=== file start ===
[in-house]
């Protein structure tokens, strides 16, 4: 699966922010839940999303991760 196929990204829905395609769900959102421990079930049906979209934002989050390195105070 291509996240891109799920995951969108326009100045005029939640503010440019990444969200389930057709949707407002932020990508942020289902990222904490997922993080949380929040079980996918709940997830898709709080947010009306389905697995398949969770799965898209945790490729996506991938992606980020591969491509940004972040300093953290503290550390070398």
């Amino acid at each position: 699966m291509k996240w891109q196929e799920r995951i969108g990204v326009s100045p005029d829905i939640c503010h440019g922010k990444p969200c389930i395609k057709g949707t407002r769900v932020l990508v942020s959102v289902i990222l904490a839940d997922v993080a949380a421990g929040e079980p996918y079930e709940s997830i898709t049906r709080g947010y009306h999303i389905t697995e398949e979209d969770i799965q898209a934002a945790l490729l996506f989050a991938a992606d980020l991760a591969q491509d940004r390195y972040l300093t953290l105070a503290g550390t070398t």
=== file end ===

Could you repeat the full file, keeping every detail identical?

[in-house]
């Protein structure tokens, strides 16, 4: 699966922010839940999303991760 196929990204829905395609769900959102421990079930049906979209934002989050390195105070 291509996240891109799920995951969108326009100045005029939640503010440019990444969200389930057709949707407002932020990508942020289902990222904490997922993080949380929040079980996918709940997830898709709080947010009306389905697995398949969770799965898209945790490729996506991938992606980020591969491509940004972040300093953290503290550390070398």
């Amino acid at each position: 699966m291509k996240w891109q196929e799920r995951i969108g990204v326009s100045p005029d829905i939640c503010h440019g922010k990444p969200c389930i395609k057709g949707t407002r769900v932020l990508v942020s959102v289902i990222l904490a839940d997922v993080a949380a421990g929040e079980p996918y079930e709940s997830i898709t049906r709080g947010y009306h999303i389905t697995e398949e979209d969770i799965q898209a934002a945790l490729l996506f989050a991938a992606d980020l991760a591969q491509d940004r390195y972040l300093t953290l105070a503290g550390t070398t």